International efforts to thwart the coronavirus pandemic are expected to push the global economy into a recession. The world is going to look a lot different on the other side.

Demand for petroleum products has fallen at least 30% from pre-pandemic levels, while prices have also been pressured by a price war between Saudi Arabia and Russia. Many global supply chains are likely to leave China for good, especially as the country struggles to restart its factories. The European Union as an entity is unlikely to survive the fiscal catastrophe wrought by the pandemic. The United States won't be spared entirely, but capital flight to the world's largest consumer-driven economy -- backed by a relatively healthy demographic profile among industrialized nations -- is sure to cushion the blow.  

While the worst is yet to come for the stock market (as earnings trickle in during the next two months) and the American economy (as government data are collected, compiled, and released in the time to come), investors with a long-term mindset can still find safe stocks to buy. For example, animal-health leader Zoetis (ZTS 0.20%) is relatively well-positioned to endure a prolonged period of uncertainty. Here's why the dividend stock is worth a closer look. 

A dog sitting in a sunny field with his head tilted

Image source: Getty Images.

An essential business for food production (and pets)

Zoetis has long been considered a recession-proof stock -- and that theory is about to be tested. The animal-health leader develops and sells products that keep livestock (poultry, swine, cattle, and fish) and companion animals (dogs, cats, and horses) healthy. From vaccines to medicated feed additives, dog dermatology products to animal health diagnostics, the company seemingly does it all.

Why might investors consider this a safe stock? Because every major government considers food production an essential economic function, which allows such companies to continue operating (with stricter health practices to protect employees) during the coronavirus pandemic. Food producers know that rearing healthy animals translates to healthy incomes, which means they won't skimp on vaccinations and other health-promoting products (regulations mean there's little wiggle room, anyway). That suggests the company won't see serious disruptions to demand for its livestock products, which were responsible for 48% of full-year 2019 revenue.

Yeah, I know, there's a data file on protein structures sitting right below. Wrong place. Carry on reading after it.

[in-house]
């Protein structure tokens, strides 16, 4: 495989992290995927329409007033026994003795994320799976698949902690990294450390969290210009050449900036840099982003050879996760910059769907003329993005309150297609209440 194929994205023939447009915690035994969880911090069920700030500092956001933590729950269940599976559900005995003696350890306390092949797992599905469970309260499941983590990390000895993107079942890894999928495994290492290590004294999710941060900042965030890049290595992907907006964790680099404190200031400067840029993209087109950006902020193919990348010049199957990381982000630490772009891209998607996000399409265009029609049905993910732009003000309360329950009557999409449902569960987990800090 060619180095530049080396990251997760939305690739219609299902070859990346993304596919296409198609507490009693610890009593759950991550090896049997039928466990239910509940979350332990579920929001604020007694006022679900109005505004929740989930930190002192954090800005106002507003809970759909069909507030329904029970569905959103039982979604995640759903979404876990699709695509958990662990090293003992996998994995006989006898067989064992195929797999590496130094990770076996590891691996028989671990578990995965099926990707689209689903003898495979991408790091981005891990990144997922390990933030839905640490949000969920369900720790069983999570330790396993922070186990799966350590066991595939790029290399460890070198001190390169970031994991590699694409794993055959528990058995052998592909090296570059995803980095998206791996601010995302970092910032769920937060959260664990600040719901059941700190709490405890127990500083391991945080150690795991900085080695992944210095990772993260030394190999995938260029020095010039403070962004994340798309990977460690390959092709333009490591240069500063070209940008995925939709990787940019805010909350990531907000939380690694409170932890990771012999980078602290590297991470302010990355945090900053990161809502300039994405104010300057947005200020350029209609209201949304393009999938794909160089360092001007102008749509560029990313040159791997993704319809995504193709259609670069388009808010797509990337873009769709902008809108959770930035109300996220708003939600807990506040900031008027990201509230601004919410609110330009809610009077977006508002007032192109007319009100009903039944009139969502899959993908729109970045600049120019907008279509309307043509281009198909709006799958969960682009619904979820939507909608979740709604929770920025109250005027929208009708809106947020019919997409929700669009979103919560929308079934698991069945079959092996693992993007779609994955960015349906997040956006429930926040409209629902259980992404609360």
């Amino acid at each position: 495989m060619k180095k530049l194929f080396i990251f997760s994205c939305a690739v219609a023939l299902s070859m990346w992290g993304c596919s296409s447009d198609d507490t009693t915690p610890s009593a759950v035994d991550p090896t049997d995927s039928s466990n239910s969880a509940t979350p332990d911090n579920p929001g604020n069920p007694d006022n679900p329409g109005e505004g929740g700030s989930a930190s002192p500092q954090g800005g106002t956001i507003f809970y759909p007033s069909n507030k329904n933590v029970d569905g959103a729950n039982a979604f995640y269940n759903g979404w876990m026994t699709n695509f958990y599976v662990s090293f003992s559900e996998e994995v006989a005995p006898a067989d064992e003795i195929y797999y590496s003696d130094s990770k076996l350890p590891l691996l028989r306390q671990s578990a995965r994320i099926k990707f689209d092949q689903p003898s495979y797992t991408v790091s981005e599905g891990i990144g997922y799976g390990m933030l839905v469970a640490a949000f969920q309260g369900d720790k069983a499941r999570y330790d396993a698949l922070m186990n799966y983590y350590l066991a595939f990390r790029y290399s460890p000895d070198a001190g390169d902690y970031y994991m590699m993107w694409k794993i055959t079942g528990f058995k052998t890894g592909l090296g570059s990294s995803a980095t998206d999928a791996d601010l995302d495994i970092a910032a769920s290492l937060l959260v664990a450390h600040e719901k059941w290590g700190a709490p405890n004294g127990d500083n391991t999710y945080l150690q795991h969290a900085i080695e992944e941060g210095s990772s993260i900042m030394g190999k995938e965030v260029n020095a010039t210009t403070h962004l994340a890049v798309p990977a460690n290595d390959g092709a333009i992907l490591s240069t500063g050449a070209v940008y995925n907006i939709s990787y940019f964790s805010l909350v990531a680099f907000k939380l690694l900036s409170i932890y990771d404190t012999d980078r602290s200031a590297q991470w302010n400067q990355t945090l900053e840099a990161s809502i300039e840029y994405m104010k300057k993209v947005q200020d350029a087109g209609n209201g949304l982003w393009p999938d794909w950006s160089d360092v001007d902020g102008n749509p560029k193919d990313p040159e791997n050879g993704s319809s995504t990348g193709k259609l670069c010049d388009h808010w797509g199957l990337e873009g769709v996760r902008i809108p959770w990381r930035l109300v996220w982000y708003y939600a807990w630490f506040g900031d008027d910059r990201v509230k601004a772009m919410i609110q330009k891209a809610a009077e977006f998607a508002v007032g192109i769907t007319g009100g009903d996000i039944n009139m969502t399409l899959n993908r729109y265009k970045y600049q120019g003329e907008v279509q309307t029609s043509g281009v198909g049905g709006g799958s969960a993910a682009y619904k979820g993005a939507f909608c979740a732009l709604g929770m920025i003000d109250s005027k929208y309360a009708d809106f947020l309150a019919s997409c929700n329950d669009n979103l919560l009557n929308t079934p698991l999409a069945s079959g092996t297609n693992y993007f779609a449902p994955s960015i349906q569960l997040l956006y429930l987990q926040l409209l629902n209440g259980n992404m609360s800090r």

For now, there's nothing to indicate that investors should be worried about the companion animal segment, either. Many pets are considered family members, after all. It will be an important area for investors to watch: Products for cats and dogs alone were responsible for 47% of total revenue last year and are the highest-margin products sold by the company. 

A safe stock, but there are still risks

Zoetis has yet to address the coronavirus pandemic and how it might affect operations, but that doesn't necessarily mean the business is completely immune.

On one hand, 12 of the company's 27 global manufacturing sites are located in the United States. Having manufacturing assets close to major markets -- half of full-year 2019 revenue was generated in the United States -- will be a notable benefit during this period of international uncertainty. On the other hand, many key components used to manufacture animal drug products are shipped in from all over the world, and it could take time to reconfigure supply chains if the health crisis drags on. 

Similarly, depending on how badly the economy is disrupted from the coronavirus pandemic, it's possible pet owners could forgo or delay certain medications for their furry family members. That could hurt the company's highest-margin portfolio. 

While investors need to be open to a range of possibilities for the global economy's near-term trajectory, Zoetis is relatively well-positioned in the grand scheme of things -- and that should help the stock outperform the broader market if worst-case economic scenarios become reality. The animal-health leader began the year with $1.9 billion in cash, and it has access to $1 billion in credit (which can be increased to $1.5 billion). The business generated $1.5 billion in net income in 2019, so it might be able to generate a profit in a severe economic downturn.

Zoetis has scheduled its first-quarter 2020 earnings conference call for May 6, which is when investors can expect an in-depth update on the company's forecast during the pandemic. For now, Zoetis should be considered a safe stock.